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Landscapes of Power

Selected Papers from the XV Oxford University Byzantine Society International Graduate Conference


Maximilian Lau, Caterina Franchi and Morgan Di Rodi

This volume contains selected papers from the XV International Graduate Conference, highlighting the latest scholarship from a new generation of Late Antique and Byzantine scholars from around the world. The theme of the conference explored the interaction between power and the natural and human environments of Byzantium, an interaction that is an essential part of the empire’s legacy. This legacy has come down to us through buildings, literature, history and more, and has proved enduring enough to intrigue and fascinate scholars centuries after the fall of Constantinople. From religion and trade at the end of Antiquity, imperial propaganda and diplomacy at the end of the first millennium, to culture and conquest under the Komnenian and Palaeologan dynasties – this volume demonstrates the length and breadth of the forays being made by young academics into the still often undiscovered country of the Late Antique and Byzantine world.
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Khoniates’ Asia Minor: Earthly and Ultimate Causes of Decline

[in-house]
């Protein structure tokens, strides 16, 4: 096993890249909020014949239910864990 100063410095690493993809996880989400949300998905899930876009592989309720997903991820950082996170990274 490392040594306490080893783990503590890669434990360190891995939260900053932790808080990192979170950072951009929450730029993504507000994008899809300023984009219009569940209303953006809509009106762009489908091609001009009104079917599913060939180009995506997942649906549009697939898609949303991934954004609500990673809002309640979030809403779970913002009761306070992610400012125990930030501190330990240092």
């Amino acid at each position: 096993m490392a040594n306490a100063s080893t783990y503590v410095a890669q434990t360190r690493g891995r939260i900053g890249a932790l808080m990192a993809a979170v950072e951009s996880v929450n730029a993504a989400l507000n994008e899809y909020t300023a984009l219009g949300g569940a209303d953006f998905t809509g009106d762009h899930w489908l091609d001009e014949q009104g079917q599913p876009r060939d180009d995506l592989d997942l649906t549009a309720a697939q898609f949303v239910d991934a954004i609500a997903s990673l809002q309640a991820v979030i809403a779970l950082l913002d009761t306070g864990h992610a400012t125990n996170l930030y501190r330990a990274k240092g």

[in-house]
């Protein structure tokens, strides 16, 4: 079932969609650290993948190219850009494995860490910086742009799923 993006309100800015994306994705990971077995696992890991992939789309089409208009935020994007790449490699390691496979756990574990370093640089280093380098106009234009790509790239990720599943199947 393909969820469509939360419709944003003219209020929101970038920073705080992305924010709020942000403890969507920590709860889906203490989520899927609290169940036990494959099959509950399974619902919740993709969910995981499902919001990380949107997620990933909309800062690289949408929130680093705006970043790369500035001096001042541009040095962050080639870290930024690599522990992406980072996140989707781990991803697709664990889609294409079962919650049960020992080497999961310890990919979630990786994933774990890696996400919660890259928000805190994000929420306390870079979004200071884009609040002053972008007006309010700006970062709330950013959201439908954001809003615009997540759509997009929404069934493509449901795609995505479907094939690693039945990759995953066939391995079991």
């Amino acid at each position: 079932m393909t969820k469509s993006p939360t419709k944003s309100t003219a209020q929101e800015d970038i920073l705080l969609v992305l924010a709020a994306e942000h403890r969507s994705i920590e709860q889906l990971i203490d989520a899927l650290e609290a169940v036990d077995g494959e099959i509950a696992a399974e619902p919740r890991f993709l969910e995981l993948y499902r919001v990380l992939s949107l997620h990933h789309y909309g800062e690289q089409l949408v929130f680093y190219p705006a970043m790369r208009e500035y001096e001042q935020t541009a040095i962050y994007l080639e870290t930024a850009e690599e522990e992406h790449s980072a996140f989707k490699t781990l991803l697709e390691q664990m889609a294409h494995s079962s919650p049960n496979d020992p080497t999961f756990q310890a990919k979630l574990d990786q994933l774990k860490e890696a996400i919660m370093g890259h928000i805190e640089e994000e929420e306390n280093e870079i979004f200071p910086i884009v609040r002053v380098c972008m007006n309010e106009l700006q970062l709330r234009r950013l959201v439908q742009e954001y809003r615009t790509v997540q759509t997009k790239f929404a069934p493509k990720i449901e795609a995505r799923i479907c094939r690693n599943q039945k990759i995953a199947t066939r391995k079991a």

Niketas Khoniates’ Khronikē Diēgēsis [hereafter Khronikē] is the only surviving eyewitness Byzantine account of the Fourth Crusade, and the central historiographical source for the twelfth-century Empire. Born in c. 1155–1157 in the Phrygian city of Khonai, Khoniates was educated in Constantinople, began an administrative career which included both central-government and provincial positions sometime before 1182, and reached the height of his career in the 1190s under the Angeloi, becoming logothetēs tōn sekretōn.1 A central figure until 1204, in the crusade’s aftermath he first fled to Selymbria in Thrace, and thence to Nicaea in 1206, after a brief return to the City. Though Khoniates attempted to join the Laskarid court, he was unsuccessful, and died in poverty amongst other refugees living by Lake Askania in 1217.

The Fourth Crusade is therefore of paramount importance when approaching any aspect of the Khronikē. A recent re-evaluation of the manuscript tradition has evidenced the narrative’s incomplete revision and re-orientation, changing from a history of imperial reigns from John II Komnenos onwards, to a unified work seeking to explain the City’s fall.2 This paper therefore will investigate Asia Minor’s place within this explanation, asking how and why it was utilised. I will argue that Khoniates’ ← 215 | 216 → Anatolian discussions introduce key vocabulary, and an important and idiosyncratic rhetorical tropos, lamentation. The repeated use of vocabulary, tropoi, or themes in different contexts in the narrative, integrates specifically Anatolian discussions with others elsewhere. This process of re-use...

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